Sales performance down? Maybe you

Sales performance down? Maybe you’re assigning the wrong tasks

Your sales team is under a lot of pressure because it has the primary responsibility for generating revenue and bringing in new business. However, you may notice that performance is slipping over time. This can be the result of a variety of factors. Your sales representatives may be spread too thin or your compensation plan may not be in line with the amount of work they do. However, it may also be as simple as the wrong tasks are being assigned to certain salespeople. Reconfiguring workloads could eliminate some of the lackluster performance because representatives will be able to focus on the things they do best.

With the start of the new year, you may be assessing your sales team and trying to determine what it could do better in 2014. However, you can’t expect change to happen overnight, according to The Globe and Mail. If it turns out that some management practices or assignments need to adapt, it can take some time for the effects to be felt throughout your organization.

The problem may be your sales management procedures

The issues at the core of insufficient sales performance may not be that you have a team of people who aren’t right for the job. Inc. Magazine suggested it may be the result of not having the right management processes in place to set the team up for success. Here are some problems that could be impacting sales effectiveness:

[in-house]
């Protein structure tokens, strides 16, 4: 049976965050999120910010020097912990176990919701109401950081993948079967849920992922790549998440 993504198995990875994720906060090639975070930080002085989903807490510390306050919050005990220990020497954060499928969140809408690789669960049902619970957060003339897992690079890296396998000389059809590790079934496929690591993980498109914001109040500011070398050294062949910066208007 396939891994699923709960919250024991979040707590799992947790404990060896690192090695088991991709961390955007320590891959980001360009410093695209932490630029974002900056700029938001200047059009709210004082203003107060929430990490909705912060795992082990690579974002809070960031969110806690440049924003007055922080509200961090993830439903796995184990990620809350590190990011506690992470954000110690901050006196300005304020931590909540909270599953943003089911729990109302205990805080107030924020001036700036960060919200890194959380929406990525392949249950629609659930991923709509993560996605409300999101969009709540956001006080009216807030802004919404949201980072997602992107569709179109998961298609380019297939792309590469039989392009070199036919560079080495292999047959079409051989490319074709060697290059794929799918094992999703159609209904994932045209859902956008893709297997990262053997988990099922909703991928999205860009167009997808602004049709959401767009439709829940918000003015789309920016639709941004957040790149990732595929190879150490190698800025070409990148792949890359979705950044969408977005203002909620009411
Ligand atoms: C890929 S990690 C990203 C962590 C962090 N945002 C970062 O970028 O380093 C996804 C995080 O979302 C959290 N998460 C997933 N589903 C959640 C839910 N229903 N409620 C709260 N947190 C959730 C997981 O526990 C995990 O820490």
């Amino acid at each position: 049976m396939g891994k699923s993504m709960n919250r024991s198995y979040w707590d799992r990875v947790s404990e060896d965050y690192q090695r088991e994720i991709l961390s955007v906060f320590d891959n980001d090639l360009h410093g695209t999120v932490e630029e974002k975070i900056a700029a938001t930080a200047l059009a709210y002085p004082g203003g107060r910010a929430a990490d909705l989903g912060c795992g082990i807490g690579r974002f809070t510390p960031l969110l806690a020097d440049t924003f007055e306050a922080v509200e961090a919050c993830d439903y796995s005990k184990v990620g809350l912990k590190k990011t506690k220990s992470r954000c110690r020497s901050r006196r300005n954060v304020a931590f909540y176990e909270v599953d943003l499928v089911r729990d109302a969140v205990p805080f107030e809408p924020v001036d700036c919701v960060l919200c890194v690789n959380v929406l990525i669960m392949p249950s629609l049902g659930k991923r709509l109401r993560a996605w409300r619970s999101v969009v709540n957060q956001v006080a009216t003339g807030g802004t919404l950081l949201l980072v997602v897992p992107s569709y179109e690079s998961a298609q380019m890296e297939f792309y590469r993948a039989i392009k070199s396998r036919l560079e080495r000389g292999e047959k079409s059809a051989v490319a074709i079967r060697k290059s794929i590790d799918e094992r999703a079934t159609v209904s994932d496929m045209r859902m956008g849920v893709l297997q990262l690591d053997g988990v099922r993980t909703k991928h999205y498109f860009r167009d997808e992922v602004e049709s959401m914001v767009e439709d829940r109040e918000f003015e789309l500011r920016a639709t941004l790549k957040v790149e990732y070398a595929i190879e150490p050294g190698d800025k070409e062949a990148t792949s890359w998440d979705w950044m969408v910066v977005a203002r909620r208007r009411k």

1. Sales managers overstep their boundaries

If a manager makes a surprise visit to a representative’s client, it can be frustrating for your team and confusing for the customer, Inc. said. Your salespeople may not be as motivated to try, and clients could lose confidence in the capabilities of your company.

2. Too much paperwork

No one wants to spend the whole day generating reports or filing papers. Inc. gave the example of a company that had salespeople who spend 10 percent of their time requesting approvals for sales quotes. Not only does this decrease productivity for a sales team, but it can also delay the buying cycle if clients are waiting around for this type of information. Reporting should always be focused on generating more sales, otherwise it’s detracting productive time away from your reps.

3. Setting unrealistic goals

If you’re expecting your sales team members to double their revenues in a short period of time, you may be dooming them to failure. Skilled sales professionals are typically extremely goal-oriented, but they have to believe their objectives are realistic to give them their full effort.

4. Assigning the wrong tasks

Each member of your team is different, which means some people are naturally inclined to perform certain tasks better than others. It may be an effective strategy to ask your team members about their personal skills and what they consider their best qualities during their performance reviews. It can help you assign duties based on some of their preferences. Certain reps may be better at closing deals than others who are best at pitching. An online marketing system can help you assign tasks based on capabilities to ensure you aren’t losing revenue.

Once you’re playing to your sales team’s strengths, you can start to see better results. Refining your processes and changing how tasks are assigned can make a big difference in how effective your employees are at achieving their goals. Instead of cracking down on your team to improve performance, small changes may be the way to go.